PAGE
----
It was the first of December, and when my partner of seventeen years did return home, he confirmed the doctor’s conclusion.

“We’ll wait till after Christmas,” he declared matter-of-factly. “That way we won’t ruin the children’s holiday.”

I hadn’t seen it coming. The shock was replaced with an overwhelming numbness that spurred me into robotic overdrive. Maintain a semblance of normalcy, I kept telling myself. No one must know! Secretly, I think I was hoping that if I acted like nothing was happening, then nothing would happen.

Inside, I was a mess. I had built all my hopes and dreams around this man. Seventeen years are a long time to commit your life to another, and frankly, I didn’t know what else to do.

The days passed, and in a fog, I trudged through, looking for meaning to the madness that surrounded me.

I just want some joy in my life, I prayed. How do I feel alive again?

The answer came during an ordinary outing with my children to the local library. I loved the library, because after I’d settled the kids in with some books of their own, I could search for myself. “Read; it will help keep you distracted,” my psychiatrist had advised. No arguments there.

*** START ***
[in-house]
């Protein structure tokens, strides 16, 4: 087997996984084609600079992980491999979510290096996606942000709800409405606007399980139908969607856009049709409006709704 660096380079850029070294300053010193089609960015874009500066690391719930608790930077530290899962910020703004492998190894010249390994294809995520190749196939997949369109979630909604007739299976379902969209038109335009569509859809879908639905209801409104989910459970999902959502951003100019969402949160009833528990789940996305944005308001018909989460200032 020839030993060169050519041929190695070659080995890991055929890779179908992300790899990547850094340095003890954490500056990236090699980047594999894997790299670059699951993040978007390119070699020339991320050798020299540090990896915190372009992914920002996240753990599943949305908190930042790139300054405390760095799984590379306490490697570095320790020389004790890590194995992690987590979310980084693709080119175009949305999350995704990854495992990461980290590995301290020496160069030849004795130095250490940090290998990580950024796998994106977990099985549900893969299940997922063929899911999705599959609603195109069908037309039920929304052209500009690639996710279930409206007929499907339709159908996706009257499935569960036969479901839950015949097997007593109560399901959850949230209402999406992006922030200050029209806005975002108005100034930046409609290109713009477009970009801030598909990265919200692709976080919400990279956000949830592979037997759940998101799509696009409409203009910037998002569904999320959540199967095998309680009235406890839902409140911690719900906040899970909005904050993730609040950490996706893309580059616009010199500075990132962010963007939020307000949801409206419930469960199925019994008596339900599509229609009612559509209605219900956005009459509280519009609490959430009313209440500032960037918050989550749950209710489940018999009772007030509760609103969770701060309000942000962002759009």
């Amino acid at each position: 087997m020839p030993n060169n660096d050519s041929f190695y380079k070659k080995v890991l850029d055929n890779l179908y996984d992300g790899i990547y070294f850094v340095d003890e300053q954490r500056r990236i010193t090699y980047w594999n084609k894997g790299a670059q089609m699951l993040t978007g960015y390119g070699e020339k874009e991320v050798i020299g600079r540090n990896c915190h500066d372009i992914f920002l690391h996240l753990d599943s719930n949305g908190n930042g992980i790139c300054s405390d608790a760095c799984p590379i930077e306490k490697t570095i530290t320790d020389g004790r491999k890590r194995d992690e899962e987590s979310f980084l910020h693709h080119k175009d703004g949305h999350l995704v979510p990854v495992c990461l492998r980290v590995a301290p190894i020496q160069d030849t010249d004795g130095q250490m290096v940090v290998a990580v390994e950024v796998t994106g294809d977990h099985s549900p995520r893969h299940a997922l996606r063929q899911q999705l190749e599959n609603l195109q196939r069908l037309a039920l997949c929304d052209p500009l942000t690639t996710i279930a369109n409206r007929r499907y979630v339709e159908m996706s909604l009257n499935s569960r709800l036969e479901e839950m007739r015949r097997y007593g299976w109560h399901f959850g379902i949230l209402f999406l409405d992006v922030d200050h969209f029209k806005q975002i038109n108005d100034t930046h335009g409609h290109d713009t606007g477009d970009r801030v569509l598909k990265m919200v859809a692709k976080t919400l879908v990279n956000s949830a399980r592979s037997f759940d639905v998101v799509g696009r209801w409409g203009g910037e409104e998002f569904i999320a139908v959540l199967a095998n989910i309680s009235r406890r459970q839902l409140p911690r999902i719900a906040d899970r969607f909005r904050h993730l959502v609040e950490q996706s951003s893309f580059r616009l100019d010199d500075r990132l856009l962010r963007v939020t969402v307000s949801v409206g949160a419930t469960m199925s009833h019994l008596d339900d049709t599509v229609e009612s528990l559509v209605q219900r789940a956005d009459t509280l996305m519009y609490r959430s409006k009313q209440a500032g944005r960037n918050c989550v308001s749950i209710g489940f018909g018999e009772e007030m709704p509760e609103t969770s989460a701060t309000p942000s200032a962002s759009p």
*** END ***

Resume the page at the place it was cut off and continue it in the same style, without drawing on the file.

Abandoned on an empty shelf, a little book caught my eye. “Everyday Sacred” was the title and the picture was of a large, red, earthenware bowl. I picked it up and flipped to the preface. It read:

This story is about a bowl.
A bowl waiting to be filled.
If what I have just written makes sense to you,
I am not surprised.
If I had known in the beginning what I was looking for,
I would not have written this story.
I had to trust there was a reason I had to write,
and I didn’t have to have it all figured out in order to begin.
I would find what I was looking for 
along the way.

– Sue Bender, Preface,  Everyday Sacred

I scooped the book up, then my children, and waited anxiously for the moment to explore Sue Bender’s words.